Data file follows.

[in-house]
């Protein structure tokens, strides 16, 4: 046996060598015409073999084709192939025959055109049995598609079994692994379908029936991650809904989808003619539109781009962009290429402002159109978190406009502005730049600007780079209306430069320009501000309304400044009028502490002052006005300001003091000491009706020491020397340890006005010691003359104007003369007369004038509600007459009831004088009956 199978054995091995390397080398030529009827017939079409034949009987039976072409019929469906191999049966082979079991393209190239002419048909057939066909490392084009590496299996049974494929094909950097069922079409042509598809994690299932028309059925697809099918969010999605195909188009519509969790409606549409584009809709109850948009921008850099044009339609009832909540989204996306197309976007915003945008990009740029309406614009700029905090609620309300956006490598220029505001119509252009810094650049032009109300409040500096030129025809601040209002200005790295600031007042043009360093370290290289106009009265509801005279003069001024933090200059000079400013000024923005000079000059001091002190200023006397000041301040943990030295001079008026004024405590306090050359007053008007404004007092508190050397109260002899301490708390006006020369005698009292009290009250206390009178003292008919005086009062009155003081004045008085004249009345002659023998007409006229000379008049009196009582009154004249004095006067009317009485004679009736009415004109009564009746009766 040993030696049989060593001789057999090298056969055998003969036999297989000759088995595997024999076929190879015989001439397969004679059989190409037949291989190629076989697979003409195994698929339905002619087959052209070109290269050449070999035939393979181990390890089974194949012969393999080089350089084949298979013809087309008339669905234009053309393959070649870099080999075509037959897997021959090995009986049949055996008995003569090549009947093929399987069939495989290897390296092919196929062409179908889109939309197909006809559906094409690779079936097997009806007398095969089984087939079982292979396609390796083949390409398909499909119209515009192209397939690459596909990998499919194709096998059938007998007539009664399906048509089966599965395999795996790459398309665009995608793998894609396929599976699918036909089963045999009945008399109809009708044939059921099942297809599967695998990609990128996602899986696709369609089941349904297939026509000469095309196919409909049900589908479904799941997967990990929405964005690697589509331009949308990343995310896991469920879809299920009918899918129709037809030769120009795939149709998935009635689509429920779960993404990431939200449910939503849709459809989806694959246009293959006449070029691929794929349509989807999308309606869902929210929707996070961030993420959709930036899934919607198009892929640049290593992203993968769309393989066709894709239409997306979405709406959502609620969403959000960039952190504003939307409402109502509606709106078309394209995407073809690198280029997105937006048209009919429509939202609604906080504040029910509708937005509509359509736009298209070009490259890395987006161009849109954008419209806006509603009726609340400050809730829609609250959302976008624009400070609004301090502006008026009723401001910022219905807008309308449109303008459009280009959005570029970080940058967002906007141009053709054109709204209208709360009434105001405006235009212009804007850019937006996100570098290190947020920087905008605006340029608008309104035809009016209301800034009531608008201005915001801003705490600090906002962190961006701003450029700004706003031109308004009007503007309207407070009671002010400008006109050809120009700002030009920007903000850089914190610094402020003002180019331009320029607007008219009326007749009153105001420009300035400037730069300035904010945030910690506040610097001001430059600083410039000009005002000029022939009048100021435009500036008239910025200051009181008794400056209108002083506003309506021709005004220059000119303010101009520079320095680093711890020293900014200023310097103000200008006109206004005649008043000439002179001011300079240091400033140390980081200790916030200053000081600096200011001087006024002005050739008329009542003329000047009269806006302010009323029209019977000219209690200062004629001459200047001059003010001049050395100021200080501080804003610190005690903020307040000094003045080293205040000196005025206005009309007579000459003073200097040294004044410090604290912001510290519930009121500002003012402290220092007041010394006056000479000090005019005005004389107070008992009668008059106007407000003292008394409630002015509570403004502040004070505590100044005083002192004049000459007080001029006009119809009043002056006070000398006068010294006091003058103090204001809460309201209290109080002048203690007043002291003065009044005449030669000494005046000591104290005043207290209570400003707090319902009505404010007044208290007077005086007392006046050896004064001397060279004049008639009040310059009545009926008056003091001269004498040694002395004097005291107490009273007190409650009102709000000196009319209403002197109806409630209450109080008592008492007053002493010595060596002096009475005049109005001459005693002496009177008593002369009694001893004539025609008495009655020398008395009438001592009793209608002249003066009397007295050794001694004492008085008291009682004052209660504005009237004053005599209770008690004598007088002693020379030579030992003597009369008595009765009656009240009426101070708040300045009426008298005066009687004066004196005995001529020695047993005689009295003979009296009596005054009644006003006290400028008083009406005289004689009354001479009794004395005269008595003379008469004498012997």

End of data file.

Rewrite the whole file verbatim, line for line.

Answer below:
[in-house]
């Protein structure tokens, strides 16, 4: 046996060598015409073999084709192939025959055109049995598609079994692994379908029936991650809904989808003619539109781009962009290429402002159109978190406009502005730049600007780079209306430069320009501000309304400044009028502490002052006005300001003091000491009706020491020397340890006005010691003359104007003369007369004038509600007459009831004088009956 199978054995091995390397080398030529009827017939079409034949009987039976072409019929469906191999049966082979079991393209190239002419048909057939066909490392084009590496299996049974494929094909950097069922079409042509598809994690299932028309059925697809099918969010999605195909188009519509969790409606549409584009809709109850948009921008850099044009339609009832909540989204996306197309976007915003945008990009740029309406614009700029905090609620309300956006490598220029505001119509252009810094650049032009109300409040500096030129025809601040209002200005790295600031007042043009360093370290290289106009009265509801005279003069001024933090200059000079400013000024923005000079000059001091002190200023006397000041301040943990030295001079008026004024405590306090050359007053008007404004007092508190050397109260002899301490708390006006020369005698009292009290009250206390009178003292008919005086009062009155003081004045008085004249009345002659023998007409006229000379008049009196009582009154004249004095006067009317009485004679009736009415004109009564009746009766 040993030696049989060593001789057999090298056969055998003969036999297989000759088995595997024999076929190879015989001439397969004679059989190409037949291989190629076989697979003409195994698929339905002619087959052209070109290269050449070999035939393979181990390890089974194949012969393999080089350089084949298979013809087309008339669905234009053309393959070649870099080999075509037959897997021959090995009986049949055996008995003569090549009947093929399987069939495989290897390296092919196929062409179908889109939309197909006809559906094409690779079936097997009806007398095969089984087939079982292979396609390796083949390409398909499909119209515009192209397939690459596909990998499919194709096998059938007998007539009664399906048509089966599965395999795996790459398309665009995608793998894609396929599976699918036909089963045999009945008399109809009708044939059921099942297809599967695998990609990128996602899986696709369609089941349904297939026509000469095309196919409909049900589908479904799941997967990990929405964005690697589509331009949308990343995310896991469920879809299920009918899918129709037809030769120009795939149709998935009635689509429920779960993404990431939200449910939503849709459809989806694959246009293959006449070029691929794929349509989807999308309606869902929210929707996070961030993420959709930036899934919607198009892929640049290593992203993968769309393989066709894709239409997306979405709406959502609620969403959000960039952190504003939307409402109502509606709106078309394209995407073809690198280029997105937006048209009919429509939202609604906080504040029910509708937005509509359509736009298209070009490259890395987006161009849109954008419209806006509603009726609340400050809730829609609250959302976008624009400070609004301090502006008026009723401001910022219905807008309308449109303008459009280009959005570029970080940058967002906007141009053709054109709204209208709360009434105001405006235009212009804007850019937006996100570098290190947020920087905008605006340029608008309104035809009016209301800034009531608008201005915001801003705490600090906002962190961006701003450029700004706003031109308004009007503007309207407070009671002010400008006109050809120009700002030009920007903000850089914190610094402020003002180019331009320029607007008219009326007749009153105001420009300035400037730069300035904010945030910690506040610097001001430059600083410039000009005002000029022939009048100021435009500036008239910025200051009181008794400056209108002083506003309506021709005004220059000119303010101009520079320095680093711890020293900014200023310097103000200008006109206004005649008043000439002179001011300079240091400033140390980081200790916030200053000081600096200011001087006024002005050739008329009542003329000047009269806006302010009323029209019977000219209690200062004629001459200047001059003010001049050395100021200080501080804003610190005690903020307040000094003045080293205040000196005025206005009309007579000459003073200097040294004044410090604290912001510290519930009121500002003012402290220092007041010394006056000479000090005019005005004389107070008992009668008059106007407000003292008394409630002015509570403004502040004070505590100044005083002192004049000459007080001029006009119809009043002056006070000398006068010294006091003058103090204001809460309201209290109080002048203690007043002291003065009044005449030669000494005046000591104290005043207290209570400003707090319902009505404010007044208290007077005086007392006046050896004064001397060279004049008639009040310059009545009926008056003091001269004498040694002395004097005291107490009273007190409650009102709000000196009319209403002197109806409630209450109080008592008492007053002493010595060596002096009475005049109005001459005693002496009177008593002369009694001893004539025609008495009655020398008395009438001592009793209608002249003066009397007295050794001694004492008085008291009682004052209660504005009237004053005599209770008690004598007088002693020379030579030992003597009369008595009765009656009240009426101070708040300045009426008298005066009687004066004196005995001529020695047993005689009295003979009296009596005054009644006003006290400028008083009406005289004689009354001479009794004395005269008595003379008469004498012997």